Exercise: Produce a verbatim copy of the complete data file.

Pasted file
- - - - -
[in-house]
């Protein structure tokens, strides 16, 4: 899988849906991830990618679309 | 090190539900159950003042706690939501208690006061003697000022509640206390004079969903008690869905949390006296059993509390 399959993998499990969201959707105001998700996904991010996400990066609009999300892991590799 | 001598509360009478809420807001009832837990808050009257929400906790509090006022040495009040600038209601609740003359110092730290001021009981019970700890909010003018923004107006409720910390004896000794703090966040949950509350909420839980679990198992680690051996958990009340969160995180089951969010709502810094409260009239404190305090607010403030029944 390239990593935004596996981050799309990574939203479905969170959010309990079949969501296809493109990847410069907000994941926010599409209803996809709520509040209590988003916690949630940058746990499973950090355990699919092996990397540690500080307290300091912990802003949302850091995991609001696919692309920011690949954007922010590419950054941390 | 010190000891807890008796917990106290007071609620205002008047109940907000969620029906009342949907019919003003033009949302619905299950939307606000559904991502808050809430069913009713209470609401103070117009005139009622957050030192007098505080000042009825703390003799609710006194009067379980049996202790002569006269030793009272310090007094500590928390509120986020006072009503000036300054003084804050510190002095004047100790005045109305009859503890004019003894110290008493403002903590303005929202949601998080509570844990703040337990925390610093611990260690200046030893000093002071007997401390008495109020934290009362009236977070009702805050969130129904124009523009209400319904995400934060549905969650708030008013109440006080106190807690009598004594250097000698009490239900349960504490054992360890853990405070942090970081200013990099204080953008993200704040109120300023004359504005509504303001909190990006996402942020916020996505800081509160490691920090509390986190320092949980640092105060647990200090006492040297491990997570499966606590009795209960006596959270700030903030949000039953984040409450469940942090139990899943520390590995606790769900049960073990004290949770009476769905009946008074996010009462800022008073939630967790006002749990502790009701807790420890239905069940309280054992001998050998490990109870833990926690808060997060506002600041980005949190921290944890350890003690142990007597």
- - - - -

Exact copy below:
[in-house]
């Protein structure tokens, strides 16, 4: 899988849906991830990618679309 | 090190539900159950003042706690939501208690006061003697000022509640206390004079969903008690869905949390006296059993509390 399959993998499990969201959707105001998700996904991010996400990066609009999300892991590799 | 001598509360009478809420807001009832837990808050009257929400906790509090006022040495009040600038209601609740003359110092730290001021009981019970700890909010003018923004107006409720910390004896000794703090966040949950509350909420839980679990198992680690051996958990009340969160995180089951969010709502810094409260009239404190305090607010403030029944 390239990593935004596996981050799309990574939203479905969170959010309990079949969501296809493109990847410069907000994941926010599409209803996809709520509040209590988003916690949630940058746990499973950090355990699919092996990397540690500080307290300091912990802003949302850091995991609001696919692309920011690949954007922010590419950054941390 | 010190000891807890008796917990106290007071609620205002008047109940907000969620029906009342949907019919003003033009949302619905299950939307606000559904991502808050809430069913009713209470609401103070117009005139009622957050030192007098505080000042009825703390003799609710006194009067379980049996202790002569006269030793009272310090007094500590928390509120986020006072009503000036300054003084804050510190002095004047100790005045109305009859503890004019003894110290008493403002903590303005929202949601998080509570844990703040337990925390610093611990260690200046030893000093002071007997401390008495109020934290009362009236977070009702805050969130129904124009523009209400319904995400934060549905969650708030008013109440006080106190807690009598004594250097000698009490239900349960504490054992360890853990405070942090970081200013990099204080953008993200704040109120300023004359504005509504303001909190990006996402942020916020996505800081509160490691920090509390986190320092949980640092105060647990200090006492040297491990997570499966606590009795209960006596959270700030903030949000039953984040409450469940942090139990899943520390590995606790769900049960073990004290949770009476769905009946008074996010009462800022008073939630967790006002749990502790009701807790420890239905069940309280054992001998050998490990109870833990926690808060997060506002600041980005949190921290944890350890003690142990007597």